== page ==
Afternoon round-up: New car and van sales down, Porsche plugs-in, autonomous tech legal battle

 

January car and van sales down

The UK new car market fell by 6.3% year-on-year in January 2018, according to the latest figures from the Society of Motor Manufacturers and Traders (SMMT).

Ford Fiesta Best-Selling Car of 2017Business, private and fleet sales were down 29.7%, 9.5% and 1.8% respectively. Diesel registrations also fell by 25.6% but petrol and alternative fuel sales were up 8.5% and 23.9% respectively.

January LCV sales were down 4.2%, as small vans (under two tonnes) fell by 28.9% year-on-year. Sales of pick-ups and large vans fell by 2.3% and 1.8% respectively, and medium vans weighing 2.0-2.5 were up 1.2%.

“The ongoing and substantial decline in new diesel car registrations is concerning, particularly since the evidence indicates consumers and businesses are not switching into alternative technologies, but keeping their older cars running,” said SMMT chief executive, Mike Hawes.

“Given fleet renewal is the fastest way to improve air quality and reduce CO2, we need government policy to encourage take up of the latest advanced low emission diesels as, for many drivers, they remain the right choice economically and environmentally.”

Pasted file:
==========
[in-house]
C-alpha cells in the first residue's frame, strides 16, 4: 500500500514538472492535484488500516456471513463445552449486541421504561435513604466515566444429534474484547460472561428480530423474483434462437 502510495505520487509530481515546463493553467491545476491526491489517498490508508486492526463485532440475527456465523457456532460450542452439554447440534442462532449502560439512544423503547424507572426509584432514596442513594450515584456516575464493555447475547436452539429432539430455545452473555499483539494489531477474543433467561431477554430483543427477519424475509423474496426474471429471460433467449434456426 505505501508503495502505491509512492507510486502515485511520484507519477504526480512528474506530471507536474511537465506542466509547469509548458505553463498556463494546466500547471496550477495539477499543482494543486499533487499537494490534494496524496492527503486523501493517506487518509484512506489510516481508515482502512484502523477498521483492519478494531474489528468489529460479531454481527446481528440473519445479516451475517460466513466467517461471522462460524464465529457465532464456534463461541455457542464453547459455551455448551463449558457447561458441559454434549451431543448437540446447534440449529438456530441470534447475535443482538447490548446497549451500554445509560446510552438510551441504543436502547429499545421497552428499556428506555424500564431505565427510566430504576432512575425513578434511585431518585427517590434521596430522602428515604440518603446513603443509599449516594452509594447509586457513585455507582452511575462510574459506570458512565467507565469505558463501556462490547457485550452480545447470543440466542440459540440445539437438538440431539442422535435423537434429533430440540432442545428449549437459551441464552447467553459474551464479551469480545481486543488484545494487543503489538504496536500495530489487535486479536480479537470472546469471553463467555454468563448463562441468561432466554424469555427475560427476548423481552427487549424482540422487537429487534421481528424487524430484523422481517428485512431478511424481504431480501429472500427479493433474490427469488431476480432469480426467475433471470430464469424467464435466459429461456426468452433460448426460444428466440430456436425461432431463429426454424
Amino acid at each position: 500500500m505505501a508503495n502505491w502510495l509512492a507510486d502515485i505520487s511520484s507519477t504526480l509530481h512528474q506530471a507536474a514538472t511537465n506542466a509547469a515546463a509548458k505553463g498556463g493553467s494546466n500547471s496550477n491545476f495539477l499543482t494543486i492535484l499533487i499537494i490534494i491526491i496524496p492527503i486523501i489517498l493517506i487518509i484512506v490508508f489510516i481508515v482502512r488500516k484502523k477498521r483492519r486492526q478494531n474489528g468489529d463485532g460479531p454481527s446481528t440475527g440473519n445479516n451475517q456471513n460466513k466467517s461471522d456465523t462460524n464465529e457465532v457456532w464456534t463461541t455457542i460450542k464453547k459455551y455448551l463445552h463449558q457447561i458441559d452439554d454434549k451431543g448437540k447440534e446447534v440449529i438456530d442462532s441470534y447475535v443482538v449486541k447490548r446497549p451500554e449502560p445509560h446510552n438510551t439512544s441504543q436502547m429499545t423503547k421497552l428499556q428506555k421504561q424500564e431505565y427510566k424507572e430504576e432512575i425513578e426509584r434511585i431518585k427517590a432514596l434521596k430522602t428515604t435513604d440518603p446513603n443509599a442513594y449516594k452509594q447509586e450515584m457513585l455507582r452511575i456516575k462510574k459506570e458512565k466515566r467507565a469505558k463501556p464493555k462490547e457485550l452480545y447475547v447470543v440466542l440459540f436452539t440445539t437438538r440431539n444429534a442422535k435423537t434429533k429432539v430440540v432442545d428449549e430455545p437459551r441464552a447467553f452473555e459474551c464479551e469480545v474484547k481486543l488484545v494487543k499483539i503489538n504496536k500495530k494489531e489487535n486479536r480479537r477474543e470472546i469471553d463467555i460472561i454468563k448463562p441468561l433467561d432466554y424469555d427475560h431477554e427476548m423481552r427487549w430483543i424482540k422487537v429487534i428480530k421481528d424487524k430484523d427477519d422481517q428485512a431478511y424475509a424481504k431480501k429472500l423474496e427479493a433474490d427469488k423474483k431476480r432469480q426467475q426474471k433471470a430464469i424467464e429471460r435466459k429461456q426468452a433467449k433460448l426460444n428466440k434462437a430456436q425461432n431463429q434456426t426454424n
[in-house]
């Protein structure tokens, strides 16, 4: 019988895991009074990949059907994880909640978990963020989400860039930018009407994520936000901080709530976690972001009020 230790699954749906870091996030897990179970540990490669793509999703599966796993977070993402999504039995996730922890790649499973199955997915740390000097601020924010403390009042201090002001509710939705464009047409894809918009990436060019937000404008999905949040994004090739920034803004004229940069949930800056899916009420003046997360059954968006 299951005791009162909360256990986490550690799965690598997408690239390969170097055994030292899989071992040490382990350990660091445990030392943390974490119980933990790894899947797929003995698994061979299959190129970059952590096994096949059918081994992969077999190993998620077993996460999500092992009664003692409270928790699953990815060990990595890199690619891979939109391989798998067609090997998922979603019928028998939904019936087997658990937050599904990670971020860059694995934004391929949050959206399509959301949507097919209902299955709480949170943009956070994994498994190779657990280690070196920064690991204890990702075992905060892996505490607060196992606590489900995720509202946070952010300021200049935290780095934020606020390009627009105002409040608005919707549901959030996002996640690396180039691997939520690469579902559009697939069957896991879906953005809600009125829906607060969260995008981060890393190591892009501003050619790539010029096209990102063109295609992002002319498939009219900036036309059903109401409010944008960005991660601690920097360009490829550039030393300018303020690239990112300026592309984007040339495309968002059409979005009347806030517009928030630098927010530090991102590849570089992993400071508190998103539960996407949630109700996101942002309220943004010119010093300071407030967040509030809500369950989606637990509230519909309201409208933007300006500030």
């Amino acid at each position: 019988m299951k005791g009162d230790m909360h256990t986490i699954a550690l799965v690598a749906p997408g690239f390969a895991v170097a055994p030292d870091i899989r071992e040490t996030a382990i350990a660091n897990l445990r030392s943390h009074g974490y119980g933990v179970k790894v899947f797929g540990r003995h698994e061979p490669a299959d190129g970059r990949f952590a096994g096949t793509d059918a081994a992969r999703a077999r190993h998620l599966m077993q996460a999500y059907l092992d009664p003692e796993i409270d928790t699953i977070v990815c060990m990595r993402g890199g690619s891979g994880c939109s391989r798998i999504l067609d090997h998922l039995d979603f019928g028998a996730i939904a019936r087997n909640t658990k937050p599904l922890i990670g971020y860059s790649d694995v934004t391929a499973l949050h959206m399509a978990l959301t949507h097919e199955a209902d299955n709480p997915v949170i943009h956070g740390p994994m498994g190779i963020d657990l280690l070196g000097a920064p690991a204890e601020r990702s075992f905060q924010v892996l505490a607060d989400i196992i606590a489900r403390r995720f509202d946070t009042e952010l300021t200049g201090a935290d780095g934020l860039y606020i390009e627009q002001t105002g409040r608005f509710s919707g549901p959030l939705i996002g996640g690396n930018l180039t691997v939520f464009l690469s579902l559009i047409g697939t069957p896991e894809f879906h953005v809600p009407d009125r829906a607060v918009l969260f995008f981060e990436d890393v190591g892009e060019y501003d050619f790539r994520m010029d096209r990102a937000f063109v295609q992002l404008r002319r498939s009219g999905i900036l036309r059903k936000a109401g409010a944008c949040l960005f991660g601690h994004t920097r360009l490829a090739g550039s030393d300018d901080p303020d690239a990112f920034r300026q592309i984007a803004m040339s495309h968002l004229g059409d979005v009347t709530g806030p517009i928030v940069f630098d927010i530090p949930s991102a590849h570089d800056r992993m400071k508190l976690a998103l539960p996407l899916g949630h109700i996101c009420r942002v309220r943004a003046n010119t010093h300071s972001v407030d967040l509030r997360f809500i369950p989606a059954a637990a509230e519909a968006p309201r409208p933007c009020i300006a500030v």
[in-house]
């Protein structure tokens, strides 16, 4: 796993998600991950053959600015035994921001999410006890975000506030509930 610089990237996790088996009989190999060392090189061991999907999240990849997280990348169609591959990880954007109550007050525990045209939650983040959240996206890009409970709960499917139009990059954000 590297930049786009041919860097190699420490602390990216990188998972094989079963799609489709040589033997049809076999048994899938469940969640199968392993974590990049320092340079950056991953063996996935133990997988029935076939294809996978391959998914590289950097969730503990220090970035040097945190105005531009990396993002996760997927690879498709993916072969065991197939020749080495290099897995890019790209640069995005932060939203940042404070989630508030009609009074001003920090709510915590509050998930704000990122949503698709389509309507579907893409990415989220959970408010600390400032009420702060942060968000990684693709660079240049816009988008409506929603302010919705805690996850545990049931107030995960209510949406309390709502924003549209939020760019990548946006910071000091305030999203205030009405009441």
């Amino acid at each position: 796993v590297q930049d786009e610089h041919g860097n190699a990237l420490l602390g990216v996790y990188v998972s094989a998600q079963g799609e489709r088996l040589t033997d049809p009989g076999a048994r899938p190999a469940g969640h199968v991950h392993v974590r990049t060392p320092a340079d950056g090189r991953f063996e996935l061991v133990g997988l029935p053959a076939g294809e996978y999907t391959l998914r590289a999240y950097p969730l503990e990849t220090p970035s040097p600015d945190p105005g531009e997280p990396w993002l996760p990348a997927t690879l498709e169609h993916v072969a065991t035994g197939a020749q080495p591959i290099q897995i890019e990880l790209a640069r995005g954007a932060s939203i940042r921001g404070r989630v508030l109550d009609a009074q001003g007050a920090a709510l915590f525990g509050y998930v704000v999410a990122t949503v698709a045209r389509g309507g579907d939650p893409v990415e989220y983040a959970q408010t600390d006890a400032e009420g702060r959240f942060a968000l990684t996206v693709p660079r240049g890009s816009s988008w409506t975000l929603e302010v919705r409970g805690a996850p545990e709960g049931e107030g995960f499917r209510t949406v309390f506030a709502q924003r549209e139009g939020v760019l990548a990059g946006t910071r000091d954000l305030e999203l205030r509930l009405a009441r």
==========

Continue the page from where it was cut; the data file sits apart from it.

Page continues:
Porsche to plough €6bn into electric tech

Oliver Blume, chairman of the executive Board of Porsche AGPorsche has announced plans to invest more than €6 billion in electric technology by 2022 to develop plug-in hybrids, full-electric vehicles and associated infrastructure.

“We are doubling our expenditure on electromobility from around three billion euro to more than six billion euro”, said Oliver Blume, chairman of the executive Board of Porsche AG.

“Alongside development of our models with combustion engines, we are setting an important course for the future with this decision.”

Autonomous car tech giants start legal wrangle

Tech giants Uber and Google are to begin a legal battle in San Francisco today, over claims that the former company stole trade secrets relating to autonomous car technology from the latter.

Lidar technology in actionThe issue relates to former Google employee Anthony Levandowski, who then founded autonomous truck company Otto, which was subsequently bought by Uber.

Waymo – Google’s autonomous vehicle arm – alleges that Levandowski took more than 14,000 documents relating to Lidar (light detection and ranging) technology (an example of which is pictured) when he left the company, which have since been put to use by Uber.

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